A king, visiting a prison, began to interview the inmates. Prisoner after prisoner insisted that he was innocent, that he had been framed, that a terrible injustice had been done.
The King then asked the last prisoner, “And are you, too, as innocent as a lamb?”
“No, your majesty. I am a thief. I was caught, fairly tried and sentenced.”
“You admit you’re a thief?” asked the king in surprise.
“Yes, your majesty.”
“The king said, “Throw this crook out of here!”
The thief was promptly ejected.
The prisoners raised a fearful clamor. “You majesty, how can you do such a thing? How can you free a confessed criminal while we . . . .”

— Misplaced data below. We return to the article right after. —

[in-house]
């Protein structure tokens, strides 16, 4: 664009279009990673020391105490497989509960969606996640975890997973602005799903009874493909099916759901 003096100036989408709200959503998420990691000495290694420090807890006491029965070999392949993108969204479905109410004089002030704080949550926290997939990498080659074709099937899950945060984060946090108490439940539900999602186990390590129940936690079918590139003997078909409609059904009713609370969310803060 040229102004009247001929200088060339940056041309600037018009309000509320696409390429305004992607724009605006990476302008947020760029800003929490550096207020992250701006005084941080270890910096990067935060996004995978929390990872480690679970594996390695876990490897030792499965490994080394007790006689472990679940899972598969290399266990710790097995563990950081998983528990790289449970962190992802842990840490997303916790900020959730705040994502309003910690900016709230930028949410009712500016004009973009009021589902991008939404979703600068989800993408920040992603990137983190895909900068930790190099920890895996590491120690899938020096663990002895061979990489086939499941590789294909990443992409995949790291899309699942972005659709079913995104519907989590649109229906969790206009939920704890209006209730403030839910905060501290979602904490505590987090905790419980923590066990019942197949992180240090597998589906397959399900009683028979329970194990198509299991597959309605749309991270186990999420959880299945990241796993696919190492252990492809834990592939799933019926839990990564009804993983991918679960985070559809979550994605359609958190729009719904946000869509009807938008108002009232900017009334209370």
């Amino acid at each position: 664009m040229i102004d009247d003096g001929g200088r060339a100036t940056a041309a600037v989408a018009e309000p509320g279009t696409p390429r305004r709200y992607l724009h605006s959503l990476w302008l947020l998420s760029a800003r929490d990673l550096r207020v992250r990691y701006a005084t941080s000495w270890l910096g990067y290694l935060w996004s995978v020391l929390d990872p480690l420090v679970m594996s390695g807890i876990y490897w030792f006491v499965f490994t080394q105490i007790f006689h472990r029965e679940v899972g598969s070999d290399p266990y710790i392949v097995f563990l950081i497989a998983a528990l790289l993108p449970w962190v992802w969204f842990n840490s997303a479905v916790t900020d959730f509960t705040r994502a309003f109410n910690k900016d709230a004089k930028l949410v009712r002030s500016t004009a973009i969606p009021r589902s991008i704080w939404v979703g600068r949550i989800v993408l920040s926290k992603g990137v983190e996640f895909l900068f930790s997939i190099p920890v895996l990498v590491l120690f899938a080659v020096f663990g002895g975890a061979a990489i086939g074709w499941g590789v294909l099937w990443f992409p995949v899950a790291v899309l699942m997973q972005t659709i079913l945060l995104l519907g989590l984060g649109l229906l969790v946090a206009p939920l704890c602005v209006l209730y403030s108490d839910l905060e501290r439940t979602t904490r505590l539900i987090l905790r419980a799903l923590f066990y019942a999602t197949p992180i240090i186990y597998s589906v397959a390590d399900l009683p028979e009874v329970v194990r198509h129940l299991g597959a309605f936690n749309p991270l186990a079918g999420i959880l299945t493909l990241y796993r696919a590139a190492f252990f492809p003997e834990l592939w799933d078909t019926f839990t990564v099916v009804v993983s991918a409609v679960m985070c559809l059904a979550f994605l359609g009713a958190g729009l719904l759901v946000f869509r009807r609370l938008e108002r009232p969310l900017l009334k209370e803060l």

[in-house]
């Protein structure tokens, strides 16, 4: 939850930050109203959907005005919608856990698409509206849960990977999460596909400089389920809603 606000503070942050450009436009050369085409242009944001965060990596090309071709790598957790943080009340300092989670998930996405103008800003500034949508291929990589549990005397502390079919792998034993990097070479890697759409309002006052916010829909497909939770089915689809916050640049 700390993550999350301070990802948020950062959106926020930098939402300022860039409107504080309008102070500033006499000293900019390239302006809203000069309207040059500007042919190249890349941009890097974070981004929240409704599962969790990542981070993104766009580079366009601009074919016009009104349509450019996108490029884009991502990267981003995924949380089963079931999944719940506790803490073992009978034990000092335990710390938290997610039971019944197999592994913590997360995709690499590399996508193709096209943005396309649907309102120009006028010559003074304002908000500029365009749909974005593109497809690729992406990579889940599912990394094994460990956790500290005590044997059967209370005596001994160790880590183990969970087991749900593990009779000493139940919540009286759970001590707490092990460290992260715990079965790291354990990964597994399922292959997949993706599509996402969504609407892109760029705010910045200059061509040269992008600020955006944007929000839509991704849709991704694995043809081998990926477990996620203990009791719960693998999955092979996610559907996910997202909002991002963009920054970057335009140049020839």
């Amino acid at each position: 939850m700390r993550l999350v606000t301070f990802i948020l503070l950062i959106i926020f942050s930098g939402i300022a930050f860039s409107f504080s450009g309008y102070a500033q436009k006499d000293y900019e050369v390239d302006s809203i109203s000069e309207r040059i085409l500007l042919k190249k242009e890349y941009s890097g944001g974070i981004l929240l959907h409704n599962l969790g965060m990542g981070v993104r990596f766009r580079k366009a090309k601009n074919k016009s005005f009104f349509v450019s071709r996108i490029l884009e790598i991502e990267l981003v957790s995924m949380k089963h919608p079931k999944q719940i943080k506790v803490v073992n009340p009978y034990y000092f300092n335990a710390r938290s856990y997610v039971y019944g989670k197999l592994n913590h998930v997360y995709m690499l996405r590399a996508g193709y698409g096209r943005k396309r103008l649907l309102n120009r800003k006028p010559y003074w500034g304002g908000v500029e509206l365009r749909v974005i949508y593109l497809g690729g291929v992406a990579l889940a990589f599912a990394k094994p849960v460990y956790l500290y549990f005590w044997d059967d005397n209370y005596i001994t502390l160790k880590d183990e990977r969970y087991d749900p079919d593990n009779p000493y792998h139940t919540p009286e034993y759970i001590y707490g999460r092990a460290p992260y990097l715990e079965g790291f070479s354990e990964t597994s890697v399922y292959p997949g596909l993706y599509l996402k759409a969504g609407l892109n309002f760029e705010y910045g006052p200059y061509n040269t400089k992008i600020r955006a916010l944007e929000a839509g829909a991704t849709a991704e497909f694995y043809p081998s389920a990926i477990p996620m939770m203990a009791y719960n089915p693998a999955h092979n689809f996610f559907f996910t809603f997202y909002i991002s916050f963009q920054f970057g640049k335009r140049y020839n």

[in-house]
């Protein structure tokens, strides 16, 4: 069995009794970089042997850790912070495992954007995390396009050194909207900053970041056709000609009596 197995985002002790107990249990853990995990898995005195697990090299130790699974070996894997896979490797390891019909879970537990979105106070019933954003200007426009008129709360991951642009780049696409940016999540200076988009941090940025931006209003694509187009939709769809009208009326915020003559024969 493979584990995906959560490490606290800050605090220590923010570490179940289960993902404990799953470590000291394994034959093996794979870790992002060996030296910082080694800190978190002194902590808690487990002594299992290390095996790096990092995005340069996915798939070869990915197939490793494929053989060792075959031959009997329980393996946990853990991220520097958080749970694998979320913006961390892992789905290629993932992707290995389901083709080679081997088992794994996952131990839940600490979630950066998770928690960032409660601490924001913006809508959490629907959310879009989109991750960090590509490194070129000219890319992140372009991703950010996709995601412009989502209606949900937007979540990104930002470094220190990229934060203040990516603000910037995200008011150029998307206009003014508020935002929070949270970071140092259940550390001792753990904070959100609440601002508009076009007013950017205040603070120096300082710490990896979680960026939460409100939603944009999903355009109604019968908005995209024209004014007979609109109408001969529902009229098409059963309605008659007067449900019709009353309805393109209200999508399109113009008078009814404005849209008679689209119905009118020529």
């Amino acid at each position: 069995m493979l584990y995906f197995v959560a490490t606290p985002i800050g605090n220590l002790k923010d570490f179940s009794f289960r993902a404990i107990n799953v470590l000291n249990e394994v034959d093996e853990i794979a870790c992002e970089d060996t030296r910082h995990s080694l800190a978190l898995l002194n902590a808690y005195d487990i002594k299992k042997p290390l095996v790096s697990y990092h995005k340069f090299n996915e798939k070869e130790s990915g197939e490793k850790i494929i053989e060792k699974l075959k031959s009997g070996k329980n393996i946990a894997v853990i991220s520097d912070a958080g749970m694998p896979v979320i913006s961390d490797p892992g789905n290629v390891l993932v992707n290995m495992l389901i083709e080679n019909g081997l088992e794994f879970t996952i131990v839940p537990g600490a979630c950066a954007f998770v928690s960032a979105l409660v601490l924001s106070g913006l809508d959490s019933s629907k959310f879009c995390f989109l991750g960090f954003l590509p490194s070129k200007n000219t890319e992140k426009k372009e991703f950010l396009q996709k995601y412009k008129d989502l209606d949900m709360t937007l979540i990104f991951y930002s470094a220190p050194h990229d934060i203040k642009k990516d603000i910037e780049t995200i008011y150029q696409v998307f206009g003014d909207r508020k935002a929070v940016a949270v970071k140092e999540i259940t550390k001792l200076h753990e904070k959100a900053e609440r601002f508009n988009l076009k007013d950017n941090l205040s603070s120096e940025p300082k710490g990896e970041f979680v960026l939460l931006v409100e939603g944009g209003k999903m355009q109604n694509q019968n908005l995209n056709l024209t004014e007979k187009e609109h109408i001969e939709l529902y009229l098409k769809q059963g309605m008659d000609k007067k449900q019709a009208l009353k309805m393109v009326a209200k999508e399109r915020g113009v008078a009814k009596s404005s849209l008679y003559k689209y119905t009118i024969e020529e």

“I was afraid,” the king smiled, “that that wicked scoundrel would corrupt all you innocent souls!”
That Yiddish tale is good for those of us walking the last mile of Lent. The gift of forgiveness is beautiful, perhaps the most sublime gift of God. Yet it can only be received by self-confessed sinners. Those who say, “I am a thief.” That is the genius of Bill W’s club, isn’t it. You sit in the circle and you simply introduce yourself as who you are. “My name is Fred, and I’m and alcoholic.” All of us who have managed to keep our crap together and stay out of church basements where we have to sit down and say such hideously déclassé things are not really at an advantage, are we?